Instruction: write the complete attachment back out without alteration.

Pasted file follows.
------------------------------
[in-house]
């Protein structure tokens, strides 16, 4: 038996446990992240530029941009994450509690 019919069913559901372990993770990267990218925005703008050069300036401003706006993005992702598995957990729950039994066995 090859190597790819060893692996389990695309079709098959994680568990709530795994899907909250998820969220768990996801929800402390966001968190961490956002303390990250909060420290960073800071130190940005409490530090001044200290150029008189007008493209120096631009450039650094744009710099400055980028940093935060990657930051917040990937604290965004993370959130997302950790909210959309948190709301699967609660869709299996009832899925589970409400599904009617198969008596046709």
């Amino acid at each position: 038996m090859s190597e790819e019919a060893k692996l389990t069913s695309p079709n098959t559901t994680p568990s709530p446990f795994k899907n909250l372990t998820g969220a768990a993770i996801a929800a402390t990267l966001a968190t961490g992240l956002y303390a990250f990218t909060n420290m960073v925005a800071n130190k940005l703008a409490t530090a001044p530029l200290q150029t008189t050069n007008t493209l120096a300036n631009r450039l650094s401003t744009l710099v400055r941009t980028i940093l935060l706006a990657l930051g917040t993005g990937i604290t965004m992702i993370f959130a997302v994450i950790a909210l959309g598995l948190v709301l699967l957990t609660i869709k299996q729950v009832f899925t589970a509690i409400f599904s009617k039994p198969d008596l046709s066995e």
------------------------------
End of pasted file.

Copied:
[in-house]
């Protein structure tokens, strides 16, 4: 038996446990992240530029941009994450509690 019919069913559901372990993770990267990218925005703008050069300036401003706006993005992702598995957990729950039994066995 090859190597790819060893692996389990695309079709098959994680568990709530795994899907909250998820969220768990996801929800402390966001968190961490956002303390990250909060420290960073800071130190940005409490530090001044200290150029008189007008493209120096631009450039650094744009710099400055980028940093935060990657930051917040990937604290965004993370959130997302950790909210959309948190709301699967609660869709299996009832899925589970409400599904009617198969008596046709």
């Amino acid at each position: 038996m090859s190597e790819e019919a060893k692996l389990t069913s695309p079709n098959t559901t994680p568990s709530p446990f795994k899907n909250l372990t998820g969220a768990a993770i996801a929800a402390t990267l966001a968190t961490g992240l956002y303390a990250f990218t909060n420290m960073v925005a800071n130190k940005l703008a409490t530090a001044p530029l200290q150029t008189t050069n007008t493209l120096a300036n631009r450039l650094s401003t744009l710099v400055r941009t980028i940093l935060l706006a990657l930051g917040t993005g990937i604290t965004m992702i993370f959130a997302v994450i950790a909210l959309g598995l948190v709301l699967l957990t609660i869709k299996q729950v009832f899925t589970a509690i409400f599904s009617k039994p198969d008596l046709s066995e």